Why the Government should encourage prudent inner city redevelopment plans rather than provide cash injections to construction developers
By CHRIS GRAEME [email protected]
According to the Portuguese Association of Estate Agents (APEMIP), this year will be the worst year that the real estate sector has faced since 1990.
In that year, 170,000 properties were bought and sold (urban, country and mixed-use) and this year the association is already predicting less than 195,000 sales, a 7% drop on 2010 and 5% on 2009 (205,285 transactions).
It has often been stated by politicians that Portugal, unlike Spain, did not suffer a property bubble caused by excess supply, poor evaluation of demand and simple speculative greed surrounding land.
That certainly isn’t true. On a much smaller scale, many over-eager developers and construction companies, most national but some foreign too, were quick to jump on the band wagon in the boom which started in Portugal in the 1990s and continued, with the odd blip, until the economic and financial crisis in 2007, and 2008 brought it to an end. That slowdown has continued with the world recession, the tightening of credit loans by banks, dramatic fall in demand and overall consumer fears generated by the sovereign debt crisis in Europe and the United States.
In the last few days, the Spanish government has announced plans to tackle the severe problems facing its housing market.
It, more than any other country in Europe save perhaps Ireland, staked so much of its economic success on the buoyant housing market it enjoyed during the same 15-year period, from second and holiday homes aimed at tourists and retired foreign nationals, and from its own citizens.
The authorities there have announced that they will temporarily halve sales tax on new homes to 4% to try to stimulate its construction sector and, as a consequence, its flagging employment market.
It hopes that by doing so it will not only create jobs – Spain has some of the highest unemployment rates in the Eurozone (20%) in some of its regions – but also create an impetus to kick-start the rest of the economy.
The question is, should Portugal follow suit and invest money in the property markets in a similar but “exceptional” measure? To answer that question, the situation in Portugal needs to be looked at closer.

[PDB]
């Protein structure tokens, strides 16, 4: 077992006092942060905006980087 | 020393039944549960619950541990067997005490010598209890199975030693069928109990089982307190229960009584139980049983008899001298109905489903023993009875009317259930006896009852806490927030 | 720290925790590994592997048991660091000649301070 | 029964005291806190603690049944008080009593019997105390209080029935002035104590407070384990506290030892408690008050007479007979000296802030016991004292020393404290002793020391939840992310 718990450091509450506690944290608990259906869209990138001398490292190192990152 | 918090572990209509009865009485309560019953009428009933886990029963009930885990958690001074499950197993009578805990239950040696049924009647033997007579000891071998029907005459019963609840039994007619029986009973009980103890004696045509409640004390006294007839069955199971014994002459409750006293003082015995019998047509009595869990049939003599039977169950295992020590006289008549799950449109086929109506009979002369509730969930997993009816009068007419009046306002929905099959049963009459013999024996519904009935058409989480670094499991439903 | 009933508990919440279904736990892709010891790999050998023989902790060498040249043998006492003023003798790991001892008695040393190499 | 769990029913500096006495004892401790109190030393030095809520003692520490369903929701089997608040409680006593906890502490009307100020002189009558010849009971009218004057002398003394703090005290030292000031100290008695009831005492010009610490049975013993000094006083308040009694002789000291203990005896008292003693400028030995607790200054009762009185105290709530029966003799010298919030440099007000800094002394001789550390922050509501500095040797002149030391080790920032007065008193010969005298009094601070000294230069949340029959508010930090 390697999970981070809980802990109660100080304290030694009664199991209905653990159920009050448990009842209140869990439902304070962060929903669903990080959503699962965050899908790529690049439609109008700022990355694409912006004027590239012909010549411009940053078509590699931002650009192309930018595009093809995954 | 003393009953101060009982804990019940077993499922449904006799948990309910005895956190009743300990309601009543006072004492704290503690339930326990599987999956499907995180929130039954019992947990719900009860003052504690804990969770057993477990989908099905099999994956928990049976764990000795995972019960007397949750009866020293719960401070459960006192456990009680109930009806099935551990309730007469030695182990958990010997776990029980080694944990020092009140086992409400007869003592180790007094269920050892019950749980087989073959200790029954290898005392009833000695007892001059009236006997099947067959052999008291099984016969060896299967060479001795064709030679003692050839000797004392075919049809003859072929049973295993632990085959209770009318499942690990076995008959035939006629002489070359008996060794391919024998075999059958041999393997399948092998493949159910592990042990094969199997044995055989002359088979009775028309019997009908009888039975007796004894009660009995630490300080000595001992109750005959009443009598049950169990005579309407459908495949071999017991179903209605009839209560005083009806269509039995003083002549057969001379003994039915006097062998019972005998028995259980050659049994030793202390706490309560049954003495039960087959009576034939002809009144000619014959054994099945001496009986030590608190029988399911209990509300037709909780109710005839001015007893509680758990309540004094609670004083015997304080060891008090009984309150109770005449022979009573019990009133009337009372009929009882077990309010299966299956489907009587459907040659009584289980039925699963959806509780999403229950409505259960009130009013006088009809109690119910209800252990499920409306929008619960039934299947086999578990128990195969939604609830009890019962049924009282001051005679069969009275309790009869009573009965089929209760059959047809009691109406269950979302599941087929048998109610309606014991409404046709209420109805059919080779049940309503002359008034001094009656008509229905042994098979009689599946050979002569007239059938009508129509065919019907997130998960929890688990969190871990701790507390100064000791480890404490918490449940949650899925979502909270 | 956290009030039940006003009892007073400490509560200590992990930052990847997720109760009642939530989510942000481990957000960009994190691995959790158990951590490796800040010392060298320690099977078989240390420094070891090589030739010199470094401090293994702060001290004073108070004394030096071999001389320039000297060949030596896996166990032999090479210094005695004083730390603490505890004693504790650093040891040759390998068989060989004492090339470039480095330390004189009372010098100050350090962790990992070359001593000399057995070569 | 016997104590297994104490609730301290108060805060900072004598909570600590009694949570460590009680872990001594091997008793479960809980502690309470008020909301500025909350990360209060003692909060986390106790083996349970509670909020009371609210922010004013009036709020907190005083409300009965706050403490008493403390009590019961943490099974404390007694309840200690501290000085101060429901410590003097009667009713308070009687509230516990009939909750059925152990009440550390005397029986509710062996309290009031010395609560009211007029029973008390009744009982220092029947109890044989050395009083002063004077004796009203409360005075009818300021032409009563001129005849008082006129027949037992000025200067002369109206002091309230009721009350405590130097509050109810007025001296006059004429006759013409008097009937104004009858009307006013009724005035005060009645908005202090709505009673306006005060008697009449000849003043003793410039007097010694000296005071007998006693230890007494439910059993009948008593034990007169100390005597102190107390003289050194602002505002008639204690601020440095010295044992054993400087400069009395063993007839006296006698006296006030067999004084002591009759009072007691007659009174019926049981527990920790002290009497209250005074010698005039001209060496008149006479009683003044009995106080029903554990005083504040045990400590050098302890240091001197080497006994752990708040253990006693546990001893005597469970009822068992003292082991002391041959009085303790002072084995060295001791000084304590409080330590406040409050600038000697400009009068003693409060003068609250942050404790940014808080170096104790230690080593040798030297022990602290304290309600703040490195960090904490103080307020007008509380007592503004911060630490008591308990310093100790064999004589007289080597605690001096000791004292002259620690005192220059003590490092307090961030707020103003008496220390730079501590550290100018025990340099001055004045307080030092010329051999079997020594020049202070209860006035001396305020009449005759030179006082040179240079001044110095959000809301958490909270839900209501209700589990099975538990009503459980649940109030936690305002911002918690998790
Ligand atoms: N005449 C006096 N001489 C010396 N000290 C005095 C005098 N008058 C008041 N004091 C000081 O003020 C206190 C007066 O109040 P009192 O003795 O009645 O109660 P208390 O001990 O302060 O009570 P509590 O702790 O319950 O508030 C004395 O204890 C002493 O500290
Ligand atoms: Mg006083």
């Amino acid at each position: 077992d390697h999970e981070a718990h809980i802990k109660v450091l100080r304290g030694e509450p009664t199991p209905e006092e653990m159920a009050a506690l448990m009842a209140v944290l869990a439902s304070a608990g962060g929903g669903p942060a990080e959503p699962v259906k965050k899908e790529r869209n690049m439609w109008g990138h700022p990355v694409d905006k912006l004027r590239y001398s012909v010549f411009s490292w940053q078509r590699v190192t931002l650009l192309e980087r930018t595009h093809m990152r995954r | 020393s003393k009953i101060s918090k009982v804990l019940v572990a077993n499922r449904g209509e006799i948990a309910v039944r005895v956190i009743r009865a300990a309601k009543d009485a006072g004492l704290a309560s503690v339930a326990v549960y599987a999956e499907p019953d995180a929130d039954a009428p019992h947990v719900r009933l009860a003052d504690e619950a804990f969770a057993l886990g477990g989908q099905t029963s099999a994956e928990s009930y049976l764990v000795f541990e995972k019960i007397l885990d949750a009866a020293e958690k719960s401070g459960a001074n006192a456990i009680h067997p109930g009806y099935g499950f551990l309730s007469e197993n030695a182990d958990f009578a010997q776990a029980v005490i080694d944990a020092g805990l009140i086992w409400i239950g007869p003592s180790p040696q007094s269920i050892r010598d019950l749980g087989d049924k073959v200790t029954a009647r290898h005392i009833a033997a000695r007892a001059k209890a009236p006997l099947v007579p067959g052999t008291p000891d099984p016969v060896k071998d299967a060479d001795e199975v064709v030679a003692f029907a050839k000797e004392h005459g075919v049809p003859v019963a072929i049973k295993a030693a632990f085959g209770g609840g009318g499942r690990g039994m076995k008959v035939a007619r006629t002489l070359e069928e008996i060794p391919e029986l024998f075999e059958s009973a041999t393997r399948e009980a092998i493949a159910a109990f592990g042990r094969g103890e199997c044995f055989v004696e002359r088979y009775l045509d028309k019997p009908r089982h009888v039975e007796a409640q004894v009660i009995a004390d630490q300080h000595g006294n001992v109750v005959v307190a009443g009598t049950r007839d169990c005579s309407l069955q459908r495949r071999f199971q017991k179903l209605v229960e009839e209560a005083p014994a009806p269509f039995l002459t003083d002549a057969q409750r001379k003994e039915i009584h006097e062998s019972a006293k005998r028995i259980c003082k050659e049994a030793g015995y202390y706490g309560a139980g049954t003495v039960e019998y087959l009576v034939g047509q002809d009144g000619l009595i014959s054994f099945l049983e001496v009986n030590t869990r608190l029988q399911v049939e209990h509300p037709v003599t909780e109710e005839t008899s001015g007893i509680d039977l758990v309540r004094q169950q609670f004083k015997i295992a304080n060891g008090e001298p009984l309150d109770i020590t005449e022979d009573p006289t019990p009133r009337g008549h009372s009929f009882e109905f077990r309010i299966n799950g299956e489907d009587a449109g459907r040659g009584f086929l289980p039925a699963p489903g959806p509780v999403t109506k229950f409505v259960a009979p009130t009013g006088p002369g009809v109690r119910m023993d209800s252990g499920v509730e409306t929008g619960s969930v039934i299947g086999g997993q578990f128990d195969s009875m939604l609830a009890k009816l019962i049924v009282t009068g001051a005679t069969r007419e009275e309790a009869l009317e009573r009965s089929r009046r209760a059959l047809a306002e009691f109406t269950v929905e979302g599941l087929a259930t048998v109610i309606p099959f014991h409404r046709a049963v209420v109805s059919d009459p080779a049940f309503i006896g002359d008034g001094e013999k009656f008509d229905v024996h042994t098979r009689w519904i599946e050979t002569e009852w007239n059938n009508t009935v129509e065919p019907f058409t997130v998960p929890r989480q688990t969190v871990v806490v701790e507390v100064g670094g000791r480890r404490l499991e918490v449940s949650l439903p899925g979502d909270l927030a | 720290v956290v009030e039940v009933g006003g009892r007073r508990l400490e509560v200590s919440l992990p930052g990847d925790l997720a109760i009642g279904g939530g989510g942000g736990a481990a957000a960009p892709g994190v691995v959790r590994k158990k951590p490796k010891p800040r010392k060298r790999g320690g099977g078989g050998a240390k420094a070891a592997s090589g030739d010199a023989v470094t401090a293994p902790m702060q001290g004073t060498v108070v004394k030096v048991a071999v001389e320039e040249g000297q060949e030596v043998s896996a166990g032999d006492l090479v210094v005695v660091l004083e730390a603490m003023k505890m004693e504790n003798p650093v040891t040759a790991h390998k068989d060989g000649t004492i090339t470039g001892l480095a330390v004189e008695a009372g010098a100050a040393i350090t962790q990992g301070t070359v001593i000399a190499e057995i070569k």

The country is virtually bankrupt, its Government certainly is, which is why it can no longer get loans on the international markets at reasonable rates and why the ‘Troika’ had to step in earlier this year.
Certainly with so much empty property built as a result of speculation up and down the country, and many badly thought-out schemes in the luxury tourist development and retail shopping sectors up and down the country, the argument that the Government needs to give grants or stimulate the economy through tax benefits to build more properties, roads, railways and public works projects is not a sensible one given the current budgetary situation in which both central and local government is cash-strapped and the fiscal system is barely getting enough taxes as it is to cover an estimated €2 billion black hole as a result of creative accounting and nationalising the BPN bank.
However, there may be some argument for tax incentives or grants for well-placed inner city housing restoration and refurbishment schemes for properties in mixed use developments for purchase at subsidised rates or rental to encourage the young and those on limited income back into Portugal’s deserted city centres.
According to estimates from APEMIP, which represents real estate companies and professionals, more than 3,000 properties have been handed back to the banks in the first half of this year alone, a phenomenon that has arisen for two main reasons: mortgage default/ arrears and developers that ran out of money or couldn’t sell or realise enough from their assets to pay back the banks.
One thing is for certain – the Portuguese banking system is not going to be rushing to provide mortgages to families or loans to developers without an exceedingly good and convincing business plan, considerable down-payment and evidence of collateral.
The figures speak for themselves – there has been a 34.3% reduction in mortgages granted by banks since January according to Bank of Portugal statistics and a 20.9% fall on the same period in 2009.
Luís Lima, the President of APEMIP, says that the national real estate market has succeeded in anticipating contractions in demand for properties since 2000, adjusting its supply accordingly. This isn’t the whole problem.
Many families were encouraged to take out loans well above their means to service them not only in terms of property but also in terms of furnishing, holidays, cars, credit card facilities and even store cards. In other words, there is now an increasing failure to honour commitments to the banks when things got tough.